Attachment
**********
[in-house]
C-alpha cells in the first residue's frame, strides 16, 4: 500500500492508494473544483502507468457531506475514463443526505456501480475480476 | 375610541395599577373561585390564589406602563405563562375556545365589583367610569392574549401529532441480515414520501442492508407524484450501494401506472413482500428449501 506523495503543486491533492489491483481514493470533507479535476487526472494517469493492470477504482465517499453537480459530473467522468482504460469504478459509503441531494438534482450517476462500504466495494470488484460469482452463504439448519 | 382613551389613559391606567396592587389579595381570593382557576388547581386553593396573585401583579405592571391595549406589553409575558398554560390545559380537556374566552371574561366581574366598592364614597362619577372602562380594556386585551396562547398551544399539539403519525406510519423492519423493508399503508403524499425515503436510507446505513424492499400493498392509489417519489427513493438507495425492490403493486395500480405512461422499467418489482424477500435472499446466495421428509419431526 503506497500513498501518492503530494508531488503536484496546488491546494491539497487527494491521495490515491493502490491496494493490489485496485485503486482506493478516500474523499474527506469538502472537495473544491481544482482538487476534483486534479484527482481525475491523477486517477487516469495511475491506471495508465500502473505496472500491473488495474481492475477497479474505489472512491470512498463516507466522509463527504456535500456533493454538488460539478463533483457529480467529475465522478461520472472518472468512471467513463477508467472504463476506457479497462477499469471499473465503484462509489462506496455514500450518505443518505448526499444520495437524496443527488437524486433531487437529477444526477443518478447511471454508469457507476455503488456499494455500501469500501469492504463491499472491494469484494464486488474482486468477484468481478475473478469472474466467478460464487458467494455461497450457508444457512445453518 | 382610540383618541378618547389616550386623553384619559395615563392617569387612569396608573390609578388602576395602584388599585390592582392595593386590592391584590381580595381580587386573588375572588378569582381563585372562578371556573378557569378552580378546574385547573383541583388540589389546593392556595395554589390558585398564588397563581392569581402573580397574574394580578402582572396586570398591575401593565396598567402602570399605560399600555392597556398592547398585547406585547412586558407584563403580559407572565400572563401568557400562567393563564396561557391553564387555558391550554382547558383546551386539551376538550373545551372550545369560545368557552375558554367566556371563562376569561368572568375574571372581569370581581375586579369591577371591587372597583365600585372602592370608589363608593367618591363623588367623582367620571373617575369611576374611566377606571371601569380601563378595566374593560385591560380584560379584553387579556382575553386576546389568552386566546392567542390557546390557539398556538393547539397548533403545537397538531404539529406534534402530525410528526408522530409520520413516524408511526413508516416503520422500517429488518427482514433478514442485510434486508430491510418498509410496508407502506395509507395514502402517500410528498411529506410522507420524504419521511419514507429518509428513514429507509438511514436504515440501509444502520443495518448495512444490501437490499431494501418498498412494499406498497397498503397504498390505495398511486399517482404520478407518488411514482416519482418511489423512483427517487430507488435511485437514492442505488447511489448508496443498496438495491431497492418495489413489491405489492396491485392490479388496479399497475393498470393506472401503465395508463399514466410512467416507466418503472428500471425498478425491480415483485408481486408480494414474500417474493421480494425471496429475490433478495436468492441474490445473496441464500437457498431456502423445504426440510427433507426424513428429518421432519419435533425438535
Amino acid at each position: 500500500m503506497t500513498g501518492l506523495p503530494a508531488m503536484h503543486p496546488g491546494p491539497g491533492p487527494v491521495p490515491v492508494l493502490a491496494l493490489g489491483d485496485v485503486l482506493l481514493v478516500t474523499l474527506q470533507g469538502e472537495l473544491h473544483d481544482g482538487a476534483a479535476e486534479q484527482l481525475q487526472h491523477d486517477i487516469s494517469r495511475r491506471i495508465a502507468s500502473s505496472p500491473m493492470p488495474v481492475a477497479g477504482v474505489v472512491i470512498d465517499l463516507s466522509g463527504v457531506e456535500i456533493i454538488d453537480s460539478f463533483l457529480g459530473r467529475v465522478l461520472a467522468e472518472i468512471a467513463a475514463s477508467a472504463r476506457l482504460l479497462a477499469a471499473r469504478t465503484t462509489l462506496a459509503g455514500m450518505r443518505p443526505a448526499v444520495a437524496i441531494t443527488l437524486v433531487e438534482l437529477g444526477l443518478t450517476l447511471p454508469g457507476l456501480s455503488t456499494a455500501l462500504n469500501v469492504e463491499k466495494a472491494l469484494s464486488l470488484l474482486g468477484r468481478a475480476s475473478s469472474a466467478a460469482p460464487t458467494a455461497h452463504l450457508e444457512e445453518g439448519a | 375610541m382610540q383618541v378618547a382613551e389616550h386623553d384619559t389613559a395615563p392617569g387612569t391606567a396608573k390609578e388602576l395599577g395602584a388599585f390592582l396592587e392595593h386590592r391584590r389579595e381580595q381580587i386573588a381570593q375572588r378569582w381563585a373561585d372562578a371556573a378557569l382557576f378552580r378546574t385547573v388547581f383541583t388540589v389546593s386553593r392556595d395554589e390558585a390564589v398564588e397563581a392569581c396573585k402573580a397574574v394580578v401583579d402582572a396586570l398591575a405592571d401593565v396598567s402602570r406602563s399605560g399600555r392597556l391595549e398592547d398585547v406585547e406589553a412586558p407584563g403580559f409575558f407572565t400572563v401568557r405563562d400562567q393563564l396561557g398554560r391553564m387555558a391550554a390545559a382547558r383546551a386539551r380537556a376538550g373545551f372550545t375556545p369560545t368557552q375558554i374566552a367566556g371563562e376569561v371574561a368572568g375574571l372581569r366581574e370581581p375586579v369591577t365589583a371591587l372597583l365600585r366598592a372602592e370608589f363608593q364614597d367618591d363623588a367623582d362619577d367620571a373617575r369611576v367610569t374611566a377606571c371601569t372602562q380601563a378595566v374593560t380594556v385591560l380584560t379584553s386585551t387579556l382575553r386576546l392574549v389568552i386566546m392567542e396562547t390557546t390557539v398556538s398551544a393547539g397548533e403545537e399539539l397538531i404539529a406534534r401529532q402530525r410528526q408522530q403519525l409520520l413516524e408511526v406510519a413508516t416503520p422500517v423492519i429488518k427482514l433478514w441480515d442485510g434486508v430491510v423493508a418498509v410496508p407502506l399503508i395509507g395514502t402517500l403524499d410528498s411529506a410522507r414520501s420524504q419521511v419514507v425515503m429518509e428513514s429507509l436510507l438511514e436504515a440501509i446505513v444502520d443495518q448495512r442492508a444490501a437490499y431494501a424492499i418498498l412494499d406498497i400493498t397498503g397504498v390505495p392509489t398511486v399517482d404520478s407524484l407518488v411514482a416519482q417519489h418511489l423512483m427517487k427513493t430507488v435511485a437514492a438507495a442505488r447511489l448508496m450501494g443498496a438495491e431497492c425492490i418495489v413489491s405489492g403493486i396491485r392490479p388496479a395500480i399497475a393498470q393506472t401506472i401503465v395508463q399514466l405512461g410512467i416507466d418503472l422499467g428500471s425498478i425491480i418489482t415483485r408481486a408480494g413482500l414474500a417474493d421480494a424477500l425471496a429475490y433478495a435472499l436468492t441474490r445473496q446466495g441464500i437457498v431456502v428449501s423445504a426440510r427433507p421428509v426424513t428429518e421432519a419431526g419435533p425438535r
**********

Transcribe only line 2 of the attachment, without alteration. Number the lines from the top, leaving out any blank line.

C-alpha cells in the first residue's frame, strides 16, 4: 500500500492508494473544483502507468457531506475514463443526505456501480475480476 | 375610541395599577373561585390564589406602563405563562375556545365589583367610569392574549401529532441480515414520501442492508407524484450501494401506472413482500428449501 506523495503543486491533492489491483481514493470533507479535476487526472494517469493492470477504482465517499453537480459530473467522468482504460469504478459509503441531494438534482450517476462500504466495494470488484460469482452463504439448519 | 382613551389613559391606567396592587389579595381570593382557576388547581386553593396573585401583579405592571391595549406589553409575558398554560390545559380537556374566552371574561366581574366598592364614597362619577372602562380594556386585551396562547398551544399539539403519525406510519423492519423493508399503508403524499425515503436510507446505513424492499400493498392509489417519489427513493438507495425492490403493486395500480405512461422499467418489482424477500435472499446466495421428509419431526 503506497500513498501518492503530494508531488503536484496546488491546494491539497487527494491521495490515491493502490491496494493490489485496485485503486482506493478516500474523499474527506469538502472537495473544491481544482482538487476534483486534479484527482481525475491523477486517477487516469495511475491506471495508465500502473505496472500491473488495474481492475477497479474505489472512491470512498463516507466522509463527504456535500456533493454538488460539478463533483457529480467529475465522478461520472472518472468512471467513463477508467472504463476506457479497462477499469471499473465503484462509489462506496455514500450518505443518505448526499444520495437524496443527488437524486433531487437529477444526477443518478447511471454508469457507476455503488456499494455500501469500501469492504463491499472491494469484494464486488474482486468477484468481478475473478469472474466467478460464487458467494455461497450457508444457512445453518 | 382610540383618541378618547389616550386623553384619559395615563392617569387612569396608573390609578388602576395602584388599585390592582392595593386590592391584590381580595381580587386573588375572588378569582381563585372562578371556573378557569378552580378546574385547573383541583388540589389546593392556595395554589390558585398564588397563581392569581402573580397574574394580578402582572396586570398591575401593565396598567402602570399605560399600555392597556398592547398585547406585547412586558407584563403580559407572565400572563401568557400562567393563564396561557391553564387555558391550554382547558383546551386539551376538550373545551372550545369560545368557552375558554367566556371563562376569561368572568375574571372581569370581581375586579369591577371591587372597583365600585372602592370608589363608593367618591363623588367623582367620571373617575369611576374611566377606571371601569380601563378595566374593560385591560380584560379584553387579556382575553386576546389568552386566546392567542390557546390557539398556538393547539397548533403545537397538531404539529406534534402530525410528526408522530409520520413516524408511526413508516416503520422500517429488518427482514433478514442485510434486508430491510418498509410496508407502506395509507395514502402517500410528498411529506410522507420524504419521511419514507429518509428513514429507509438511514436504515440501509444502520443495518448495512444490501437490499431494501418498498412494499406498497397498503397504498390505495398511486399517482404520478407518488411514482416519482418511489423512483427517487430507488435511485437514492442505488447511489448508496443498496438495491431497492418495489413489491405489492396491485392490479388496479399497475393498470393506472401503465395508463399514466410512467416507466418503472428500471425498478425491480415483485408481486408480494414474500417474493421480494425471496429475490433478495436468492441474490445473496441464500437457498431456502423445504426440510427433507426424513428429518421432519419435533425438535